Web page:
Please note: If you are offered a place on the LLM programme, accepting that place is a two-part process. You must submit an on-line acceptance and you must also pay a non-refundable deposit (normally €500) within 15 working days of the date of your offer letter.

Letter Of Recommendation‌

Duration

1 Year - Full-Time or 2 Years Part-Time

Number of credits

90

Careers or further progression

The programme qualifies you to work in the field of human rights, either internationally or in Ireland, as a practising lawyer, legal adviser, policy-maker, advocate, researcher or academic. Career opportunities exist in inter-governmental organisations (United Nations, Council of Europe, European Union, Organisation for Cooperation and Security in Europe), government departments, international and domestic nongovernmental organisations, and law firms including McCann FitzGerald and Allen & Overy.

Several UCD careers events are held throughout the year, including dedicated law careers fairs which are attended by top employers. For specific careers advice, the UCD Sutherland School of Law has a dedicated careers advisor on its academic faculty, Dr Oonagh Breen.

Further enquiries

Contact Name: Justine McCann
Contact Number:+353 (0)1 716 4109

Subjects taught

The LLM requires the completion of 90 ECTS. The dissertation is worth 30 ECTS and there is a dissertation seminar in semester 2 for 2 hours per week with the dissertation being completed in Semester 3. The typical enrolment for a full-time student is 3 modules in Semester 1 and 2. Although all modules are available, students on this programme usually choose from the following modules. Part-time students, taking the degree over two years, should note that classes are as for those taking the full time option, but will take less credits per semester as they have 2 years to complete this programme.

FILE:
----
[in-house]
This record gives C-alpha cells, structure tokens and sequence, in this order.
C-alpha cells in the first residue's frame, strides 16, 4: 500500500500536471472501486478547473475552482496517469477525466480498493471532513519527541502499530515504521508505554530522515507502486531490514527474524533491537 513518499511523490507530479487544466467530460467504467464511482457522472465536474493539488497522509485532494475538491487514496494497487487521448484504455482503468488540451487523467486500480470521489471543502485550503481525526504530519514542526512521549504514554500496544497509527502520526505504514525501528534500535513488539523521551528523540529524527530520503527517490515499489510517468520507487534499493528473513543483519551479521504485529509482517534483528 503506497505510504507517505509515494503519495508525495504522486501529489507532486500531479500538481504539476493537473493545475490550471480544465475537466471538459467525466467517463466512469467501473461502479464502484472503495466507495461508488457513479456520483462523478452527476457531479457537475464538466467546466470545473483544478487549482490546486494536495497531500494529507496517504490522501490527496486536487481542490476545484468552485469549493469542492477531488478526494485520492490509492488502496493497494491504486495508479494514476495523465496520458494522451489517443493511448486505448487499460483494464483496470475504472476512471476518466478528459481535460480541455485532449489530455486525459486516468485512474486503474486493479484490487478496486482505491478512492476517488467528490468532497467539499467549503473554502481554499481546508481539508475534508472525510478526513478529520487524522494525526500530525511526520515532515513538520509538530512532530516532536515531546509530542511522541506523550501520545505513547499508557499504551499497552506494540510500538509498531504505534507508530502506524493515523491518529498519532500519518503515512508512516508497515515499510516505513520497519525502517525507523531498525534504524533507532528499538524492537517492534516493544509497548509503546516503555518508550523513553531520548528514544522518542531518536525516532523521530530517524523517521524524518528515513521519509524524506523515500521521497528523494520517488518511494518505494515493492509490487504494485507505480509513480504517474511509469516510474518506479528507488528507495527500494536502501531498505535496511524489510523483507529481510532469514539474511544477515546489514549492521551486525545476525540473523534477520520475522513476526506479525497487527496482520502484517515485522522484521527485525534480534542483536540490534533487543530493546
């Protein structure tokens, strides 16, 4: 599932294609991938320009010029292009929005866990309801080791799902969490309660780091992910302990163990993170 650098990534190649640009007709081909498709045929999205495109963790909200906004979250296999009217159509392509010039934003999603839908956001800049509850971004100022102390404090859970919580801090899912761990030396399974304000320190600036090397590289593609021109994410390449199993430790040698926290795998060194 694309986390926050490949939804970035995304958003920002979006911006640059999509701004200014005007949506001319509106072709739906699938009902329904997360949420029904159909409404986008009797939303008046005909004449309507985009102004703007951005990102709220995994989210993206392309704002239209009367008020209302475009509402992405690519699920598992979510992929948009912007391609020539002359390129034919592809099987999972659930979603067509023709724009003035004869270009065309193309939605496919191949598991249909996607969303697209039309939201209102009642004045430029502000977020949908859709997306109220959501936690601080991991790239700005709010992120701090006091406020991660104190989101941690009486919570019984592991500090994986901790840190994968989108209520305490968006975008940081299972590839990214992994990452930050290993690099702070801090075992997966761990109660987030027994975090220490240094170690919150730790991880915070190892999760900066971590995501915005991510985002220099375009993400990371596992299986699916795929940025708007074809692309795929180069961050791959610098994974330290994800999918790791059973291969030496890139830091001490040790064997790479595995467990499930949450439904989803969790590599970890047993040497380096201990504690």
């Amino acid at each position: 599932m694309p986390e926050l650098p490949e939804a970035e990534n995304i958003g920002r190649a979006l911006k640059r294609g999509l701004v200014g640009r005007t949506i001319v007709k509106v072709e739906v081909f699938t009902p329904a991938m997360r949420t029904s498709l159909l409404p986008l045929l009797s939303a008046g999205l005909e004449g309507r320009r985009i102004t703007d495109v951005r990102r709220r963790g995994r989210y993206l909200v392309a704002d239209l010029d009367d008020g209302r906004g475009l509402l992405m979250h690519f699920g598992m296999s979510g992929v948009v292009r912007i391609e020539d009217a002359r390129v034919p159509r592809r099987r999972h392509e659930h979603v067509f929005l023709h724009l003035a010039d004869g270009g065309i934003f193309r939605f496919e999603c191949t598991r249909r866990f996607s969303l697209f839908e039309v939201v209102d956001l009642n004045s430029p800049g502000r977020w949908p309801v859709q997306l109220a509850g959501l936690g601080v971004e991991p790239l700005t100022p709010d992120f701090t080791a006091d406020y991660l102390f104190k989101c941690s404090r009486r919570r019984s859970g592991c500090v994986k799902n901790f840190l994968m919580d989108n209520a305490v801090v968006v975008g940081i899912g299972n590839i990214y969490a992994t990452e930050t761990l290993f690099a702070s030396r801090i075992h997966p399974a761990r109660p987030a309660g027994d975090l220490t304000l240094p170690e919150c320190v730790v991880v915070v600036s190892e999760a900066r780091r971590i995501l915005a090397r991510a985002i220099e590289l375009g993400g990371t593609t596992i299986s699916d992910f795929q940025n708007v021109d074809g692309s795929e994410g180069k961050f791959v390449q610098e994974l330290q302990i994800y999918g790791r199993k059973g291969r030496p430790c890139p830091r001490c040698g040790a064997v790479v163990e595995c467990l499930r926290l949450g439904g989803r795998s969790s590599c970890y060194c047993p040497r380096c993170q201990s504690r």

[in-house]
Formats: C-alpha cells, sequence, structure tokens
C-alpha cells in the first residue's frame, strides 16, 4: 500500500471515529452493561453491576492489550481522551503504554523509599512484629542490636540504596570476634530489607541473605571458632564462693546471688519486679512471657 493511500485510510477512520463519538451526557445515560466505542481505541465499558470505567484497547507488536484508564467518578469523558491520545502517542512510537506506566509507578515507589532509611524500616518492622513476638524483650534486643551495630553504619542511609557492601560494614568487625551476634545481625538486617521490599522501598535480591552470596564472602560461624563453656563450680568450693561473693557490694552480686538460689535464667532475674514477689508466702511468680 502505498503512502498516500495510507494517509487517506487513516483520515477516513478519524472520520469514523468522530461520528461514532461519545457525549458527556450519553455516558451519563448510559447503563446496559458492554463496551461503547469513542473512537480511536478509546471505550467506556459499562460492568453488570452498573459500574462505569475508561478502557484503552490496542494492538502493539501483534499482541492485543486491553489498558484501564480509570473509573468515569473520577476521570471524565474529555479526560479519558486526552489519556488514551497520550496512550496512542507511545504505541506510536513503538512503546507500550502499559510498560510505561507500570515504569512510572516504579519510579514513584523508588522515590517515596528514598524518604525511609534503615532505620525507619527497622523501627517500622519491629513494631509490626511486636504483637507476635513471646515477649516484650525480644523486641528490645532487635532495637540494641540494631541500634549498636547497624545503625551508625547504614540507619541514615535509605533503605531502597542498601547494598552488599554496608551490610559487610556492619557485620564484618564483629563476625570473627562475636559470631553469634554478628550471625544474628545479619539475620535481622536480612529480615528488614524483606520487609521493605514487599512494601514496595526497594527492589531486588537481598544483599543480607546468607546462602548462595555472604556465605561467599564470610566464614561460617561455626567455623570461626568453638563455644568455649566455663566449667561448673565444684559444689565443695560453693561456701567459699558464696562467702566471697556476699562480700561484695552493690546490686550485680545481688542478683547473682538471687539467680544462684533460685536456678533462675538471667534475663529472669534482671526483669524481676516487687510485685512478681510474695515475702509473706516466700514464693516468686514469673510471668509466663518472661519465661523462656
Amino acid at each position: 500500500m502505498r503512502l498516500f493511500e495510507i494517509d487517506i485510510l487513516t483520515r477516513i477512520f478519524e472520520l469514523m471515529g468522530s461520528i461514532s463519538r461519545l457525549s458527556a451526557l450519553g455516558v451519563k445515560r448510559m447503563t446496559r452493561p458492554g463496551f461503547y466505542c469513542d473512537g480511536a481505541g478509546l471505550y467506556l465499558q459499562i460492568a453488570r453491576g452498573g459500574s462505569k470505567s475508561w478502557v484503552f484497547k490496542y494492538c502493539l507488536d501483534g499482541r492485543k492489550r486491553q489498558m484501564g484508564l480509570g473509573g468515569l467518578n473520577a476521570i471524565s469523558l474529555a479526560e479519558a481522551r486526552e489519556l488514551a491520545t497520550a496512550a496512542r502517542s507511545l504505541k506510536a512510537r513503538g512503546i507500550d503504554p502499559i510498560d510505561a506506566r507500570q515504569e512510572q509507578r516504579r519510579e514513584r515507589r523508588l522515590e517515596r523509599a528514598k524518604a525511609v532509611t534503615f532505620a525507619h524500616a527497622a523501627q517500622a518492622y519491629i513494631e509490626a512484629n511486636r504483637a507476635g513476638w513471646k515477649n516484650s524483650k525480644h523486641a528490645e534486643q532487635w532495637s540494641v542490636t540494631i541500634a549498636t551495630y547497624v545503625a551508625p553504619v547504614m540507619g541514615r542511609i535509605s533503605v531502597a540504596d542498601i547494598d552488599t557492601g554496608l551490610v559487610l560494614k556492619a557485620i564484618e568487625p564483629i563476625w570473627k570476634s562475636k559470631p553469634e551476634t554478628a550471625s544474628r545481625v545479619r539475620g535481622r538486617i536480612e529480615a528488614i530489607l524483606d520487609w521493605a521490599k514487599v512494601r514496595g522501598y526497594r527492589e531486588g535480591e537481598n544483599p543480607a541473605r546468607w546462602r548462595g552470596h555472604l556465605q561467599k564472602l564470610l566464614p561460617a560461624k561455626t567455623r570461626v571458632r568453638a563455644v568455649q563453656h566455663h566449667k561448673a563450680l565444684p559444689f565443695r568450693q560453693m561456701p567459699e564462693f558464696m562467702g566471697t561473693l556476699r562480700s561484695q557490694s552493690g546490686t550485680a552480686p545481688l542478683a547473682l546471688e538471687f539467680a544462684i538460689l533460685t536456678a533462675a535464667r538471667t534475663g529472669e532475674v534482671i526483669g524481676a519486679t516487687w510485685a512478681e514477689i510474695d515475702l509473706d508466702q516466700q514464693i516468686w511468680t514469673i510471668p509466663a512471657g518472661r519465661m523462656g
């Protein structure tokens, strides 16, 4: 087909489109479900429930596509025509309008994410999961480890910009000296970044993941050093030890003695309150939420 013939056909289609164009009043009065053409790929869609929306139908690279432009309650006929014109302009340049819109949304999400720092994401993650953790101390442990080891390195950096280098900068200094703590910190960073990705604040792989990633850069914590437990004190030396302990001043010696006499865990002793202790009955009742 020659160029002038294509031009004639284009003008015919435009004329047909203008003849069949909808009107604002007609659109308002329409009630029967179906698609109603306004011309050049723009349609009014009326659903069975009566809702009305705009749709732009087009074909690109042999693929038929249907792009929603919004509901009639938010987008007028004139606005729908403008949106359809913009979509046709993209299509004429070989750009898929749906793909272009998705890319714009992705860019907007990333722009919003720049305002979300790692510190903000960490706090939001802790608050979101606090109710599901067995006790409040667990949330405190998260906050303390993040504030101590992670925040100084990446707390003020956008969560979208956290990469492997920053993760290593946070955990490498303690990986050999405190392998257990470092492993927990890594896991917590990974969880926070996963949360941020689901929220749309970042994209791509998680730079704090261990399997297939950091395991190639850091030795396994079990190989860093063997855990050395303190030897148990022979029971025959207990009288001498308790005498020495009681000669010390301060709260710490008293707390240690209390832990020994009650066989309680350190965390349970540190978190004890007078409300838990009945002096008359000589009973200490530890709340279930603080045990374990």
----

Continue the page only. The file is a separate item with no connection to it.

For January start Full Time students the Dissertation seminars begin straight away and the dissertation will take place during the summer

Stage 1 - Core

Law of the ECHR LAW40780

International Human Rights LAW40790

Human Rights Dissertation LAW41360

Politics of Human Rights POL41020

Theory of Human Rights POL41030

Stage 1 - Options

Human Rights Law and Equality EQUL40070

Media Regulation LAW40230

NGOs: Law, Governance and Social Change LAW40760

Climate Change Law and Policy LAW41090

Online Regulation LAW41150

International Criminal Justice LAW41160

Key Issues in Conflict of Laws LAW41200

Data Protection and Privacy: European and US Perspectives LAW41270

Immigration & Asylum: Law, Politics & Rights LAW41310

International Tax Law LAW41450

Patent Law (Biotechnology and Pharmaceuticals) LAW41610

Human Rights Clinic LAW41670

Politics of Development POL40100

Race, Space and Place SOC40610

Art, Knowledge & Social Change SOC40790

Comment

On this programme you will acquire specialised and in-depth knowledge and understanding of international human rights law, political theory of rights and international relations relating to human rights. The programme is interdisciplinary thus building on the strengths in this area of the Sutherland School of Law and the School of Politics and International Relations.

The LLM General programme affords you the opportunity to choose any combination of the graduate modules offered by the Sutherland School of Law. Members of staff in the Sutherland School of Law have engaged in major research across the areas of law reflected in the modules offered in the programme ranging from cross-border divorce law, the socio-economic rights of asylum seekers to the regulation of charities in Ireland.

Application date

The following entry routes are available:

LLM International Human Rights Jan FT (B442)
Duration 1 Years
Attendance Full Time
Deadline Rolling *

LLM International Human Rights Jan PT (B443)
Duration 2 Years
Attendance Part Time
Deadline Rolling *

LLM International Human Rights FT (B440)
Duration 1 Years
Attendance Full Time
Deadline Rolling *

LLM International Human Rights PT (B441)
Duration 2 Years
Attendance Part Time
Deadline Rolling *

* Courses will remain open until such time as all places have been filled, therefore early application is

Enrolment and start dates

Next Intake: 2017/2018 September.

* Courses will remain open until such time as all places have been filled, therefore early application is advised.